European Commission will provide Ukraine with €1 billion to rebuild civilian infrastructure, such as residential buildings, schools and hospitals damaged or destroyed by the Russian invasion, according to the EU-Ukraine joint statement following the EU-Ukraine Summit in Kyiv.
“We have already created a special department that will coordinate the process of restoration, which will begin immediately,” the President of the European Commission Ursula von der Leyen said in Kyiv on 3 February.
The EU is fully committed to providing, together with partners, support to Ukraine’s fast recovery and reconstruction, steady assistance in the restoration of Ukraine’s critical infrastructure, such as the rehabilitation of schools for Ukrainian children, energy generators, and LED lightbulbs, among other measures. In this context, the EU has also announced a new package of up to €25 million to support the Humanitarian Mine Action.
“Russia’s ongoing campaign of systematic missile and drone strikes against Ukrainian civilians, civilian targets, energy and telecommunications infrastructure, and other utilities, inflicts even more suffering on the Ukrainian people,” the EU-Ukraine joint statement stressed.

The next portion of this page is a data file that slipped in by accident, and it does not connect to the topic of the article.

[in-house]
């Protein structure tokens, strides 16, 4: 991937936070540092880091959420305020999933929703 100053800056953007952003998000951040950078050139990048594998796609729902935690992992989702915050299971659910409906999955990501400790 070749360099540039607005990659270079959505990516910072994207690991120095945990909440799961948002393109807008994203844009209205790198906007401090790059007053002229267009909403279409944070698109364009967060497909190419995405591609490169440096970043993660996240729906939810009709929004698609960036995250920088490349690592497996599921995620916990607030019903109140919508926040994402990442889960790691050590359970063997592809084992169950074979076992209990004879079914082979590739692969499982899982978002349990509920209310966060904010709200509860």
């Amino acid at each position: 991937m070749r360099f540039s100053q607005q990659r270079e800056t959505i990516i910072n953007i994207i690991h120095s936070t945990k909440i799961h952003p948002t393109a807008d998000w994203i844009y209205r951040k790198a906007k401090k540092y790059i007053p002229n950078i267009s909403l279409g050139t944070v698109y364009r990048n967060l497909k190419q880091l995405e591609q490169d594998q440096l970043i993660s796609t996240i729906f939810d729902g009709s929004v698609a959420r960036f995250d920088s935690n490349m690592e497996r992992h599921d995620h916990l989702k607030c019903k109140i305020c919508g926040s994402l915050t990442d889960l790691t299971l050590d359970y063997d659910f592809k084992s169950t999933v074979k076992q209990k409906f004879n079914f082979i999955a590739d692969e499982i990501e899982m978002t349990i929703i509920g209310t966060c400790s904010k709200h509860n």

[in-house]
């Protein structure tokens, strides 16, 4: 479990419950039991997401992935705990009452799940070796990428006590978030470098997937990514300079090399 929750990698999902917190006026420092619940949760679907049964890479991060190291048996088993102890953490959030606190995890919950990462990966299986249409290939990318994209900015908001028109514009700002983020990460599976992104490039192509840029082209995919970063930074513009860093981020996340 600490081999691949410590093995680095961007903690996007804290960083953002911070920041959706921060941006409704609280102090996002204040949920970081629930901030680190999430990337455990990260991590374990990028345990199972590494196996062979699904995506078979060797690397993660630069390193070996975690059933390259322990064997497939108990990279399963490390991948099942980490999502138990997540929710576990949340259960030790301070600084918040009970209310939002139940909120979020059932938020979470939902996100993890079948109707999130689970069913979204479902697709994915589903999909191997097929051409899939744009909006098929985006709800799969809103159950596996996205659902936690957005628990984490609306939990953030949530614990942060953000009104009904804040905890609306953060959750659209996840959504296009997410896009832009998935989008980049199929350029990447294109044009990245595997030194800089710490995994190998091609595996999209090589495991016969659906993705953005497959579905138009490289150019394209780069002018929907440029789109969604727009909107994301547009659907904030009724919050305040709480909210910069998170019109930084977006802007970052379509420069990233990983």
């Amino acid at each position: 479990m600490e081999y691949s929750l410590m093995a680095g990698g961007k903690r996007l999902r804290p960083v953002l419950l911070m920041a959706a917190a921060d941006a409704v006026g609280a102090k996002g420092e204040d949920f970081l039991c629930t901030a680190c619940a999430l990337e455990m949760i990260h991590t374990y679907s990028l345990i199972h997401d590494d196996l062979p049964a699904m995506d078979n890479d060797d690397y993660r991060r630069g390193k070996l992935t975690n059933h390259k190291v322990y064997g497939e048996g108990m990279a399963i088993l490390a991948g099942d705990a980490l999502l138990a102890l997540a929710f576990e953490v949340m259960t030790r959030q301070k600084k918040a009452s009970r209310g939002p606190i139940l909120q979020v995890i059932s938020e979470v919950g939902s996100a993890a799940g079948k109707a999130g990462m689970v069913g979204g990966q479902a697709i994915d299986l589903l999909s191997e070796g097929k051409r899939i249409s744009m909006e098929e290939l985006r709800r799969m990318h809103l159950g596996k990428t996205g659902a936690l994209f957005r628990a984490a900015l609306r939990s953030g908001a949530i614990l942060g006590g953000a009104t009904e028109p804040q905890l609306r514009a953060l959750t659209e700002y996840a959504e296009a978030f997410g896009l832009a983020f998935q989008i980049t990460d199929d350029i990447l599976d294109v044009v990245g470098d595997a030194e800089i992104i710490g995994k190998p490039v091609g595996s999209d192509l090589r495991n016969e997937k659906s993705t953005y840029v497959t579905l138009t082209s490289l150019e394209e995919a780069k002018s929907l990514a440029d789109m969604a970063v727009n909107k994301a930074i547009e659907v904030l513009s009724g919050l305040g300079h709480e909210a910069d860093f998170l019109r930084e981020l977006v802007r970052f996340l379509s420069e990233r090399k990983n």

In the context of continued Russian attacks against civilian and critical infrastructure, which threaten the provision of basic services, the EU is fully committed to continue providing and coordinating the full spectrum of humanitarian aid and assistance to the Ukrainian society, in close cooperation with international humanitarian actors, the EU-Ukraine joint statement stipulated.
Overall assistance to Ukraine pledged at both EU and member state level so far amounts to nearly €50 billion.
Apart from the measures needed to help Ukraine get on track for fast recovery and reconstruction, the European Union will support the development of an International Centre for the Prosecution of the Crime of Aggression in Ukraine (ICPA) in The Hague that will coordinate the investigation of the crime of aggression against Ukraine, preserve and store evidence for future trials. This center would be linked to the existing Joint Investigation Team supported by Eurojust.
“Russia, and all perpetrators and accomplices, will be held to account. We agreed to continue working together to ensure full accountability, including by establishing an appropriate mechanism for the crime of aggression, the prosecution of which is of interest to the international community as a whole. Ukraine emphasized its preference for establishing a Special Tribunal,” according to the EU-Ukraine joint statement.
- The future of the EU is being written in Ukraine, the heart of Europe – Ursula von der Leyen
- European Parliament pushes for special tribunal to punish Russian crimes in Ukraine
- Ukraine gets closer to accession negotiations with EU
- Ukraine might get first funds from confiscated Russian money
- Ukraine to participate in EU’s Single Market program
- European Council agreed on 545 million euro assistance package for Ukraine